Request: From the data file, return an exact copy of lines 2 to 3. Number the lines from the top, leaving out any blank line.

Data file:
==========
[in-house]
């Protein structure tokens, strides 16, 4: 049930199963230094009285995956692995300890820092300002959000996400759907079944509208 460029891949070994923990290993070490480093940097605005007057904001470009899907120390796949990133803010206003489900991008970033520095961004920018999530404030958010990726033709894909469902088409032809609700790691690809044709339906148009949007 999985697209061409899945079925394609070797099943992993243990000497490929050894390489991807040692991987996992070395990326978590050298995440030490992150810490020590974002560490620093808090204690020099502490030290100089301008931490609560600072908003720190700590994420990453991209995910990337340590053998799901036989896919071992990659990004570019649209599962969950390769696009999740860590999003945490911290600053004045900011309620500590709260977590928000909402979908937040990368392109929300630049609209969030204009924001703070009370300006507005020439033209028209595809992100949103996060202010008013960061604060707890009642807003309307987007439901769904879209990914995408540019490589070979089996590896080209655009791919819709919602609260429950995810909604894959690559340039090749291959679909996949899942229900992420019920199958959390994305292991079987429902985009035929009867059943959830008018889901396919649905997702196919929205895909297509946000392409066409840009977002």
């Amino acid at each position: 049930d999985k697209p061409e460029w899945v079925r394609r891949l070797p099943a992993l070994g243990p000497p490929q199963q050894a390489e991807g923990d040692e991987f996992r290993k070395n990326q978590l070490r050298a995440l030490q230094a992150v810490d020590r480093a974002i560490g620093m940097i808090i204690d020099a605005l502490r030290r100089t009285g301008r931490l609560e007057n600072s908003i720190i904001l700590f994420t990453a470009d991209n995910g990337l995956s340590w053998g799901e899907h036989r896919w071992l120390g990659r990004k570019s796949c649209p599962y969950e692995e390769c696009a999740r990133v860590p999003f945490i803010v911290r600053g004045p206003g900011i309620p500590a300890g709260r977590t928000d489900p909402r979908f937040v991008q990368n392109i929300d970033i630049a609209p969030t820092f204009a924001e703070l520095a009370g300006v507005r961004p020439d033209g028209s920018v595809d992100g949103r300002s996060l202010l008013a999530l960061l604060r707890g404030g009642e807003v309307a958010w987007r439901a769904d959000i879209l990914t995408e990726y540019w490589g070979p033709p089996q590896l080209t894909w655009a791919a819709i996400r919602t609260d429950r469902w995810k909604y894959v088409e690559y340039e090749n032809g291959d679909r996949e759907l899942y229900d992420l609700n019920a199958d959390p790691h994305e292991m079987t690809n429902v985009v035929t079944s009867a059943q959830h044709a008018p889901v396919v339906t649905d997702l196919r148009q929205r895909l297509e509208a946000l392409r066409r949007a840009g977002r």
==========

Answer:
């Protein structure tokens, strides 16, 4: 049930199963230094009285995956692995300890820092300002959000996400759907079944509208 460029891949070994923990290993070490480093940097605005007057904001470009899907120390796949990133803010206003489900991008970033520095961004920018999530404030958010990726033709894909469902088409032809609700790691690809044709339906148009949007 999985697209061409899945079925394609070797099943992993243990000497490929050894390489991807040692991987996992070395990326978590050298995440030490992150810490020590974002560490620093808090204690020099502490030290100089301008931490609560600072908003720190700590994420990453991209995910990337340590053998799901036989896919071992990659990004570019649209599962969950390769696009999740860590999003945490911290600053004045900011309620500590709260977590928000909402979908937040990368392109929300630049609209969030204009924001703070009370300006507005020439033209028209595809992100949103996060202010008013960061604060707890009642807003309307987007439901769904879209990914995408540019490589070979089996590896080209655009791919819709919602609260429950995810909604894959690559340039090749291959679909996949899942229900992420019920199958959390994305292991079987429902985009035929009867059943959830008018889901396919649905997702196919929205895909297509946000392409066409840009977002």
């Amino acid at each position: 049930d999985k697209p061409e460029w899945v079925r394609r891949l070797p099943a992993l070994g243990p000497p490929q199963q050894a390489e991807g923990d040692e991987f996992r290993k070395n990326q978590l070490r050298a995440l030490q230094a992150v810490d020590r480093a974002i560490g620093m940097i808090i204690d020099a605005l502490r030290r100089t009285g301008r931490l609560e007057n600072s908003i720190i904001l700590f994420t990453a470009d991209n995910g990337l995956s340590w053998g799901e899907h036989r896919w071992l120390g990659r990004k570019s796949c649209p599962y969950e692995e390769c696009a999740r990133v860590p999003f945490i803010v911290r600053g004045p206003g900011i309620p500590a300890g709260r977590t928000d489900p909402r979908f937040v991008q990368n392109i929300d970033i630049a609209p969030t820092f204009a924001e703070l520095a009370g300006v507005r961004p020439d033209g028209s920018v595809d992100g949103r300002s996060l202010l008013a999530l960061l604060r707890g404030g009642e807003v309307a958010w987007r439901a769904d959000i879209l990914t995408e990726y540019w490589g070979p033709p089996q590896l080209t894909w655009a791919a819709i996400r919602t609260d429950r469902w995810k909604y894959v088409e690559y340039e090749n032809g291959d679909r996949e759907l899942y229900d992420l609700n019920a199958d959390p790691h994305e292991m079987t690809n429902v985009v035929t079944s009867a059943q959830h044709a008018p889901v396919v339906t649905d997702l196919r148009q929205r895909l297509e509208a946000l392409r066409r949007a840009g977002r």